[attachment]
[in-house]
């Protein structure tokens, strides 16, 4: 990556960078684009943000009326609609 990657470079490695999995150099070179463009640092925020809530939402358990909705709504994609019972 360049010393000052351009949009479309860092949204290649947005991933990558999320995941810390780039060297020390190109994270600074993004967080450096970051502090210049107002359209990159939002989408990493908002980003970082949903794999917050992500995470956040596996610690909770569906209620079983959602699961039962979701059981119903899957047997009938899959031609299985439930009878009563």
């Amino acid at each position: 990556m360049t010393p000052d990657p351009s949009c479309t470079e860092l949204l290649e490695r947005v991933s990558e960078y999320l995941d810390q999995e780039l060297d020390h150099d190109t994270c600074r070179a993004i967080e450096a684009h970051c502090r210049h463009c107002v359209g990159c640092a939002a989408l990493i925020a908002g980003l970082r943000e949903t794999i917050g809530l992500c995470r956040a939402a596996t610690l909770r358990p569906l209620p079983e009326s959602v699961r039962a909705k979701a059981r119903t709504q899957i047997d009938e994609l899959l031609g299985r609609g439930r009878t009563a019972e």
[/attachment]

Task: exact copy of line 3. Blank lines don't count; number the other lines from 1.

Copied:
């Amino acid at each position: 990556m360049t010393p000052d990657p351009s949009c479309t470079e860092l949204l290649e490695r947005v991933s990558e960078y999320l995941d810390q999995e780039l060297d020390h150099d190109t994270c600074r070179a993004i967080e450096a684009h970051c502090r210049h463009c107002v359209g990159c640092a939002a989408l990493i925020a908002g980003l970082r943000e949903t794999i917050g809530l992500c995470r956040a939402a596996t610690l909770r358990p569906l209620p079983e009326s959602v699961r039962a909705k979701a059981r119903t709504q899957i047997d009938e994609l899959l031609g299985r609609g439930r009878t009563a019972e």